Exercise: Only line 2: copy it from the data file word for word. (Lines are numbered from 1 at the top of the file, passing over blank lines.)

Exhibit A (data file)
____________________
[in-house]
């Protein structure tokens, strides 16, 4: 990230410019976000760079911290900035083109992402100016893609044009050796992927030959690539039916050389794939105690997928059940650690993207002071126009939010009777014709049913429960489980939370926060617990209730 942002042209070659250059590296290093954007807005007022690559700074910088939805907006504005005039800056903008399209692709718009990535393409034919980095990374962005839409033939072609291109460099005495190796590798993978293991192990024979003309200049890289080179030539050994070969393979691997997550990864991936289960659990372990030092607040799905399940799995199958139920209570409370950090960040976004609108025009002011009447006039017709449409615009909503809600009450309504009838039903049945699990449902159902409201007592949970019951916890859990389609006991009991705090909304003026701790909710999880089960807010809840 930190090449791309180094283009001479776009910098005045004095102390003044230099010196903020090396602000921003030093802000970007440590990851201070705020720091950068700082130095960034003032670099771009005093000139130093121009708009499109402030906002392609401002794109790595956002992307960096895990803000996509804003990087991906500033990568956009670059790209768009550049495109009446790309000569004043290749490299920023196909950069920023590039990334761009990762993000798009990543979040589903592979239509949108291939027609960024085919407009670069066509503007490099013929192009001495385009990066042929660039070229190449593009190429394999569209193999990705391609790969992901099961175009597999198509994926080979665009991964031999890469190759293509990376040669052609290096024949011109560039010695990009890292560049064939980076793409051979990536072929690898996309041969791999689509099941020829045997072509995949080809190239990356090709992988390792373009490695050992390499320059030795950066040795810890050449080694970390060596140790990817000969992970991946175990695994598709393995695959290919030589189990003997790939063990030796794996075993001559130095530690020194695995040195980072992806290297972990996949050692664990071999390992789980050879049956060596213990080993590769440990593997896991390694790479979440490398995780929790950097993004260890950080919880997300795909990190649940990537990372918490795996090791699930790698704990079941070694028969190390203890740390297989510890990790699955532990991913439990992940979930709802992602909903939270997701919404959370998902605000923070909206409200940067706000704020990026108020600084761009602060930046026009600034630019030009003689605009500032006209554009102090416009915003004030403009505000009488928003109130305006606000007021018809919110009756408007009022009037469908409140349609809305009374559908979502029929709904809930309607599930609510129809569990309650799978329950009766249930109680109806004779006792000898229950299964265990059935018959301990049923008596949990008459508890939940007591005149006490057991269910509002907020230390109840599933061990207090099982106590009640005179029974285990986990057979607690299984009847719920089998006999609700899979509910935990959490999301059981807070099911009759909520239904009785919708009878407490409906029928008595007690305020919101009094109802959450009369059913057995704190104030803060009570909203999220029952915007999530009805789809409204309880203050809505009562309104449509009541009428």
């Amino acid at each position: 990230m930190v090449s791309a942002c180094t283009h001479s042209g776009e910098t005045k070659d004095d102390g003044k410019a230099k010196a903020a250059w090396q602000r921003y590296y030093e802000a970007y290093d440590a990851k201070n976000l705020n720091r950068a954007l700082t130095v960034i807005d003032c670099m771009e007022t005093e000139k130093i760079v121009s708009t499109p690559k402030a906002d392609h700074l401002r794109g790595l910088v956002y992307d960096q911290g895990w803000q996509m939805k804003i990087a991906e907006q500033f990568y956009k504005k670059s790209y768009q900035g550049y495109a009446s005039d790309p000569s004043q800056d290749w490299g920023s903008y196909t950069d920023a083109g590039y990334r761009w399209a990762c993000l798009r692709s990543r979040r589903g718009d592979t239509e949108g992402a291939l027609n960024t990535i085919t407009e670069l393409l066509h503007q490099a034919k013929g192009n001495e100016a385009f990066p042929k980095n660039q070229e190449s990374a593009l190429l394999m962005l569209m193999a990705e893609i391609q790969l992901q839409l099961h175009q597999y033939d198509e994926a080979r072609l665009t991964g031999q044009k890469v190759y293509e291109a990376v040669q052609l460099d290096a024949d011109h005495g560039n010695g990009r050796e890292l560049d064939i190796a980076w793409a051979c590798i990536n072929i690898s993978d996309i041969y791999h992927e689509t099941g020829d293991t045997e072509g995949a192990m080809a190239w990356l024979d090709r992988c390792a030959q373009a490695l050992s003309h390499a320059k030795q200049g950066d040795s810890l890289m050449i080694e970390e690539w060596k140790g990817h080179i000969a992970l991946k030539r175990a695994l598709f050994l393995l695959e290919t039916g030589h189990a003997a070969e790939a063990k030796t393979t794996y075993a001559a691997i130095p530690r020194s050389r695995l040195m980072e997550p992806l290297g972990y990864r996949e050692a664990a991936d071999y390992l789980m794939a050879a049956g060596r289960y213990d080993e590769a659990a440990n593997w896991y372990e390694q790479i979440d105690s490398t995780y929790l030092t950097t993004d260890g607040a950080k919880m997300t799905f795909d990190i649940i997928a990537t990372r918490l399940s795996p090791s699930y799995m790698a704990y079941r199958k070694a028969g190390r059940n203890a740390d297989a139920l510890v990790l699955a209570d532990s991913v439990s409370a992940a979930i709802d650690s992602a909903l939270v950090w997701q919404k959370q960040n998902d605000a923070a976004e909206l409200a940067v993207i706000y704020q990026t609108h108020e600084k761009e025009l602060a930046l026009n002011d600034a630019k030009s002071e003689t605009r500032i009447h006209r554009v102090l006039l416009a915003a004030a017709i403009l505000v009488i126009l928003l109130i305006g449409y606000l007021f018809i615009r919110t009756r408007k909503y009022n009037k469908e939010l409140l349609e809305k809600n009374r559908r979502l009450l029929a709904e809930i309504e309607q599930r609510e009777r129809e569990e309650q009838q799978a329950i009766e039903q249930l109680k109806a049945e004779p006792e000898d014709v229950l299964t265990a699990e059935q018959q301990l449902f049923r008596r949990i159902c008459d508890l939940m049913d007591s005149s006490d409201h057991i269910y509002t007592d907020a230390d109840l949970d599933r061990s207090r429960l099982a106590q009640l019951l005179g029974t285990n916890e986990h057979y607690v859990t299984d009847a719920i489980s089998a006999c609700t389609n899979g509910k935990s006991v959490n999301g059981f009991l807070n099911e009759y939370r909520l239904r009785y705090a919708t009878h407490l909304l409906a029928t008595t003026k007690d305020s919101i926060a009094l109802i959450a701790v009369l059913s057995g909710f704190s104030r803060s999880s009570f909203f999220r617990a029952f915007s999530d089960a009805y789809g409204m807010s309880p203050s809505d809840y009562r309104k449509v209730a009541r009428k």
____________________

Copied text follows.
């Protein structure tokens, strides 16, 4: 990230410019976000760079911290900035083109992402100016893609044009050796992927030959690539039916050389794939105690997928059940650690993207002071126009939010009777014709049913429960489980939370926060617990209730 942002042209070659250059590296290093954007807005007022690559700074910088939805907006504005005039800056903008399209692709718009990535393409034919980095990374962005839409033939072609291109460099005495190796590798993978293991192990024979003309200049890289080179030539050994070969393979691997997550990864991936289960659990372990030092607040799905399940799995199958139920209570409370950090960040976004609108025009002011009447006039017709449409615009909503809600009450309504009838039903049945699990449902159902409201007592949970019951916890859990389609006991009991705090909304003026701790909710999880089960807010809840 930190090449791309180094283009001479776009910098005045004095102390003044230099010196903020090396602000921003030093802000970007440590990851201070705020720091950068700082130095960034003032670099771009005093000139130093121009708009499109402030906002392609401002794109790595956002992307960096895990803000996509804003990087991906500033990568956009670059790209768009550049495109009446790309000569004043290749490299920023196909950069920023590039990334761009990762993000798009990543979040589903592979239509949108291939027609960024085919407009670069066509503007490099013929192009001495385009990066042929660039070229190449593009190429394999569209193999990705391609790969992901099961175009597999198509994926080979665009991964031999890469190759293509990376040669052609290096024949011109560039010695990009890292560049064939980076793409051979990536072929690898996309041969791999689509099941020829045997072509995949080809190239990356090709992988390792373009490695050992390499320059030795950066040795810890050449080694970390060596140790990817000969992970991946175990695994598709393995695959290919030589189990003997790939063990030796794996075993001559130095530690020194695995040195980072992806290297972990996949050692664990071999390992789980050879049956060596213990080993590769440990593997896991390694790479979440490398995780929790950097993004260890950080919880997300795909990190649940990537990372918490795996090791699930790698704990079941070694028969190390203890740390297989510890990790699955532990991913439990992940979930709802992602909903939270997701919404959370998902605000923070909206409200940067706000704020990026108020600084761009602060930046026009600034630019030009003689605009500032006209554009102090416009915003004030403009505000009488928003109130305006606000007021018809919110009756408007009022009037469908409140349609809305009374559908979502029929709904809930309607599930609510129809569990309650799978329950009766249930109680109806004779006792000898229950299964265990059935018959301990049923008596949990008459508890939940007591005149006490057991269910509002907020230390109840599933061990207090099982106590009640005179029974285990986990057979607690299984009847719920089998006999609700899979509910935990959490999301059981807070099911009759909520239904009785919708009878407490409906029928008595007690305020919101009094109802959450009369059913057995704190104030803060009570909203999220029952915007999530009805789809409204309880203050809505009562309104449509009541009428």